8. Pirates- SS Gustavo Nunez (former team- Tigers)
The Tigers had been quite high on Nunez just a couple years ago, as he’s always been a slick fielder and was starting to show potential with the bat. But, he’s really struggled to adjust to pitching as he moved up the ladder and the Tigers gave up on him. The 23-year-old will have some value for his defensive ability, though, and can play multiple positions and also runs very well. He has a shot to crack the Pirates’ roster as a utilityman.
21. Braves- LHP Robert Fish (former team- Angels)
The Angels were long intrigued by Fish’s arm, as he can bring mid-90s heat with his fastball. But, up until this past season, he really struggled to get anyone out with consistency. The 2011 campaign was promising for him, though, as he posted a 3.26 ERA, 1.29 WHIP and 41/18 K/BB ratio over 30 1/3 innings at Double-A Arkansas. He actually did much better against right-handed batters as far as giving up hits is concerned, but his K/BB rate was much better against those that stood in from the left side of the plate. Like Cabral, Fish is also a second-time Rule 5 selection, so he can become a free agent if he fails to make the Braves’ 25-man roster.
22. Cardinals- OF Erik Komatsu (former team- Nationals)
Komatsu was sent from the Brewers to the Nationals at the trade deadline in the Jerry Hairston deal, but the Nats chose to leave him exposed for the Rule 5 draft and the Cardinals scooped him up. The former eighth-round pick’s best attribute is probably his selectivity at the plate, as he sports a career .389 on-base percentage and has struck out just seven more times than he’s walked. But, Komatsu has also batted .302 in his minor league career, can play all three outfield positions and can also run a bit. There isn’t much upside here, but he definitely has a shot to hang around as an extra outfielder.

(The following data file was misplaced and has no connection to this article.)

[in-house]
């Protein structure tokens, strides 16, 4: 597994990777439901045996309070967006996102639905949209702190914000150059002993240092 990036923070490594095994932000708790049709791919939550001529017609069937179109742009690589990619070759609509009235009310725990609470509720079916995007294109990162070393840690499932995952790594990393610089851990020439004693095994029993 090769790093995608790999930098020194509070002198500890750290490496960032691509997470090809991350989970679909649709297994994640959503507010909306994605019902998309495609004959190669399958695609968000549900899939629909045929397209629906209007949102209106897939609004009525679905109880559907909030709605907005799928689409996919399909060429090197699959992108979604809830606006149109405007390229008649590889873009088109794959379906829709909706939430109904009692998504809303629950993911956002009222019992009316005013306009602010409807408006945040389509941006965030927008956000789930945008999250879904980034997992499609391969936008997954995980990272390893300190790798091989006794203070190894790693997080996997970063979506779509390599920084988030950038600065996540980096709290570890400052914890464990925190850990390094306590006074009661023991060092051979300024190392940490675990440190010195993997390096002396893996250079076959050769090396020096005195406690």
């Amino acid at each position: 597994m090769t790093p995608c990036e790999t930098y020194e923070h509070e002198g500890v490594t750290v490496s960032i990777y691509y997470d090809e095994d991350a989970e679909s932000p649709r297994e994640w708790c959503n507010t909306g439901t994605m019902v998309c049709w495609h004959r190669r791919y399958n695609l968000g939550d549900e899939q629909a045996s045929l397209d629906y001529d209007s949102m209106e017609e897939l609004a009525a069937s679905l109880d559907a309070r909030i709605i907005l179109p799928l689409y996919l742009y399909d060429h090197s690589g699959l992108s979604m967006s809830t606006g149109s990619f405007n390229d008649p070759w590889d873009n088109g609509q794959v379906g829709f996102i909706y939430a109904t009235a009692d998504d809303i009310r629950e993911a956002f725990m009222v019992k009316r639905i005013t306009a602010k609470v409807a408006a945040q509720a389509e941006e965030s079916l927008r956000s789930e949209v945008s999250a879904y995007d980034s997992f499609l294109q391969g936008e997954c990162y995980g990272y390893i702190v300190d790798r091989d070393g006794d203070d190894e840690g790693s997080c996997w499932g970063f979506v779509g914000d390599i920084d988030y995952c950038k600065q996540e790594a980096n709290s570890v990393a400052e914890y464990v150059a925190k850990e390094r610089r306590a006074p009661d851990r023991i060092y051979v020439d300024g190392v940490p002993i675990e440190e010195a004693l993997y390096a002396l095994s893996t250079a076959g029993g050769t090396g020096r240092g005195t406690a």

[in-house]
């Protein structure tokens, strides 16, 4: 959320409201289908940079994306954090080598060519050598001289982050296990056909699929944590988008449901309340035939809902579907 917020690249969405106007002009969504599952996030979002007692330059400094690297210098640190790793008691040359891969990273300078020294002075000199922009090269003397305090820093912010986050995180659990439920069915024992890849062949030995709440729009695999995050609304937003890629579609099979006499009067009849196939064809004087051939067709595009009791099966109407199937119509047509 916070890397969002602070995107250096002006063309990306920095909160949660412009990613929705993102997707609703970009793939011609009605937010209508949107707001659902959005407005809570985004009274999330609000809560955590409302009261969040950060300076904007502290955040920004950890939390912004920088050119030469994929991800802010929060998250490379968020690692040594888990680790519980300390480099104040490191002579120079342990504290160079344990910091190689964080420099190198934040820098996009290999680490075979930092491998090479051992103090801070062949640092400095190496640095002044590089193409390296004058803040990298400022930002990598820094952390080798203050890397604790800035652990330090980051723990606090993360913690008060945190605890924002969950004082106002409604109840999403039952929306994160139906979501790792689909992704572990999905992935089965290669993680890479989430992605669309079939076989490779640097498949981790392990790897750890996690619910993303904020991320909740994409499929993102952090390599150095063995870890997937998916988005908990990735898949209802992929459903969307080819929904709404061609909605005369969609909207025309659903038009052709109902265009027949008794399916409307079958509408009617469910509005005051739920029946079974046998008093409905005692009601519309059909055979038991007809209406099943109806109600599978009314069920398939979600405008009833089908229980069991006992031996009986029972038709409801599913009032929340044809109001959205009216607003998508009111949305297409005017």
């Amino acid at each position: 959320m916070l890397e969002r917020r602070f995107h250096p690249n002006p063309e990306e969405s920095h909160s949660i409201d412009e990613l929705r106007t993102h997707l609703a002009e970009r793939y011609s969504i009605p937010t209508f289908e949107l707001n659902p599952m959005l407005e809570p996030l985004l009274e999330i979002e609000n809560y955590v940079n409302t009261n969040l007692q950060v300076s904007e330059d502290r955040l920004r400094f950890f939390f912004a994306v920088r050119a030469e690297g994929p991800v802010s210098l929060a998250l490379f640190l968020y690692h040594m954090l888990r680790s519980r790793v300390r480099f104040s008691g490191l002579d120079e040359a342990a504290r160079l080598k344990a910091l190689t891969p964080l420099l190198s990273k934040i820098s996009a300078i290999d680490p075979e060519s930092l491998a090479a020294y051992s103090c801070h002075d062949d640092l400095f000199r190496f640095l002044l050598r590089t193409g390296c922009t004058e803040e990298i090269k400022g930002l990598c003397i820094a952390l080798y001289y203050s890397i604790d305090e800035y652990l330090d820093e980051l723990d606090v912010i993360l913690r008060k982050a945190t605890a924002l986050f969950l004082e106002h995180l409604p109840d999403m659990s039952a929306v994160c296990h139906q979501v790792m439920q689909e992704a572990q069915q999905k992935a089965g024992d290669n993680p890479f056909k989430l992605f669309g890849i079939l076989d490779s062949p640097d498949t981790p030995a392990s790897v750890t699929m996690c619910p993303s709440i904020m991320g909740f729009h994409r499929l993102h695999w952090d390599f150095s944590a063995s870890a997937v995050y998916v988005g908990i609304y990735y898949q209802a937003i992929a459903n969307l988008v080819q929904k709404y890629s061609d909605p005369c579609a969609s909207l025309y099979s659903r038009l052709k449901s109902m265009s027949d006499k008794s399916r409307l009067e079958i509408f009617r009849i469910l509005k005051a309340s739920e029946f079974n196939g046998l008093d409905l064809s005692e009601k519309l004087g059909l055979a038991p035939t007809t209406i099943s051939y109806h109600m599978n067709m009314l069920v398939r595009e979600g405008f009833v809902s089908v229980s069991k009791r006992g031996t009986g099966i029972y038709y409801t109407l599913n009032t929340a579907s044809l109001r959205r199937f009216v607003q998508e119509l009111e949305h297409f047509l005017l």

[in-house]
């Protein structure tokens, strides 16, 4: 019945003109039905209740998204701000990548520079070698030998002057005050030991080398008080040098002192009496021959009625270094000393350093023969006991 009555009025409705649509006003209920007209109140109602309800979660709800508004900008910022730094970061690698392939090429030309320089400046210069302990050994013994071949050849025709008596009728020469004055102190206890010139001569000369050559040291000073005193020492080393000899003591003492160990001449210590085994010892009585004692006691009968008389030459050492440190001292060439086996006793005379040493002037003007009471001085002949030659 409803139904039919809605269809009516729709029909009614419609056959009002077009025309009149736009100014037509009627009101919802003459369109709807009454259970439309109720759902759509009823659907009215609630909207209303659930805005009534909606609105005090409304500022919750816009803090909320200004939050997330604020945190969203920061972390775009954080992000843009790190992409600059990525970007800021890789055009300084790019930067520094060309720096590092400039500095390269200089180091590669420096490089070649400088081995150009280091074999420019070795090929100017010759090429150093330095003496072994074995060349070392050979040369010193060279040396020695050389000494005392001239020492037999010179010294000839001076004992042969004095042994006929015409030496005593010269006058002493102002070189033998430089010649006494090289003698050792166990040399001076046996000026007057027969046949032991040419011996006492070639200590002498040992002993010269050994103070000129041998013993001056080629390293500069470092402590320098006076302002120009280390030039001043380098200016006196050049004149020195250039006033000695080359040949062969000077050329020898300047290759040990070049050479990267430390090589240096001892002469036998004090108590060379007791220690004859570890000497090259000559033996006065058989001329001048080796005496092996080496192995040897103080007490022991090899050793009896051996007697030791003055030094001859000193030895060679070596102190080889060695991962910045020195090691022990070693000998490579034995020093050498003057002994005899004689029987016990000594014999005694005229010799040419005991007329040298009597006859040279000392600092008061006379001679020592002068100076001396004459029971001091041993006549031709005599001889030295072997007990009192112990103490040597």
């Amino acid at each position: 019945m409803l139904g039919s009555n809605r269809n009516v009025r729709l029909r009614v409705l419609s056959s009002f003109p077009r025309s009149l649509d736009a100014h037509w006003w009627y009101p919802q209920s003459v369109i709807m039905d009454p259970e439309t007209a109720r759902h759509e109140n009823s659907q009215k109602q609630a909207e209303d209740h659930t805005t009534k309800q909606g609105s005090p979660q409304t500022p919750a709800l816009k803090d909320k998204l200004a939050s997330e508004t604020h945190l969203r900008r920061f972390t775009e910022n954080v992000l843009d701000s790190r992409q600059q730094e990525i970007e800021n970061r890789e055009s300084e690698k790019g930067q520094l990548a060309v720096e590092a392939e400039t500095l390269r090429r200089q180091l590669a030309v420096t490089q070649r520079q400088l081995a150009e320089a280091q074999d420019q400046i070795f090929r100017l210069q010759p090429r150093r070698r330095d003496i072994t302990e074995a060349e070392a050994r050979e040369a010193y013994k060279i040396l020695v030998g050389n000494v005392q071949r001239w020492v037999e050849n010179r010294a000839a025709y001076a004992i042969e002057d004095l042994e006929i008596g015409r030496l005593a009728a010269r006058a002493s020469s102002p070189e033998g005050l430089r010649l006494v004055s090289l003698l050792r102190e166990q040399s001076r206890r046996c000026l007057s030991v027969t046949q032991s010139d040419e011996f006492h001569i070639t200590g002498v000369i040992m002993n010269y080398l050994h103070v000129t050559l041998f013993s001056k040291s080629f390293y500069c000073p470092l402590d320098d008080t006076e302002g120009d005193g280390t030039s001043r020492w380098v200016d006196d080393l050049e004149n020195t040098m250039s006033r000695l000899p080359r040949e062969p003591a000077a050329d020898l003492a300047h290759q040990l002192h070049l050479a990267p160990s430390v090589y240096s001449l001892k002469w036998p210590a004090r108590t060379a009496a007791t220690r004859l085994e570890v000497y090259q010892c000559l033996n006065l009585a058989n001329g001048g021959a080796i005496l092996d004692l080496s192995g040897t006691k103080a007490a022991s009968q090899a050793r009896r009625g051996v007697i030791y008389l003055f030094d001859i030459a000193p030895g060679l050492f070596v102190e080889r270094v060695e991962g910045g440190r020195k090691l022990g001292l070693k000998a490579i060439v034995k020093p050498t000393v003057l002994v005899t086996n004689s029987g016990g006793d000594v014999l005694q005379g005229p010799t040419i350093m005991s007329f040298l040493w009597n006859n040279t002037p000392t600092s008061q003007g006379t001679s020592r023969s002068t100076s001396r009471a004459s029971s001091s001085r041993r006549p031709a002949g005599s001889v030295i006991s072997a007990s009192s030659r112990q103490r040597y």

23. Astros (acquired from Red Sox)- INF Marwin Gonzalez (former team- Cubs)
Gonzalez potentially offers the Astros some positional versatility, as he’s played six positions during his minor league career, catcher and right field yet to be scratched off his list. The 22-year-old finally started to hit a little bit this past season, batting .288/.343/.400 with four homers and 39 RBI over 465 plate appearances between Double- and Triple-A. He’ll never have chance to start, not even on the Astros, but there’s utility player potential here.
25. Diamondbacks- RHP Brett Lorin (former team- Pirates)
Lorin is a big man at 6-foot-7 and nearly 250 pounds, but he doesn’t have the repertoire that you would think a guy of his size would possess. Since his fastball rarely rises above 90 MPH, the 24-year-old relies on command and control, and he has plenty of that, as evidenced by his career BB/9 rate of 2.4. Lorin also has some deception in his delivery and a workable slider and changeup, which helped him to post a 2.84 ERA, 1.04 WHIP and 99/19 K/BB ratio over 117 1/3 innings at High-A in 2011. As a guy without great stuff who will turn 25 before the season starts and hasn’t advanced past A-ball, he might be facing long odds to make the team.
29. Yankees- RHP Brad Meyers (former team- Nationals)
Meyers has been injury-prone throughout his minor league career, but thankfully none of the issues have resulted in any major elbow or shoulder surgeries. When he’s been healthy, he’s consistently gotten results, having posting a 2.86 ERA, 1.21 WHIP and 378/105 K/BB ratio across 453 frames. A former fifth-round pick, Meyers gets guy more on pitchability than stuff, as his fastball often sits in the high 80s. He’ll have to make the Yankees’ roster as a reliever, though, and it’s possible his stuff could play up out of the bullpen.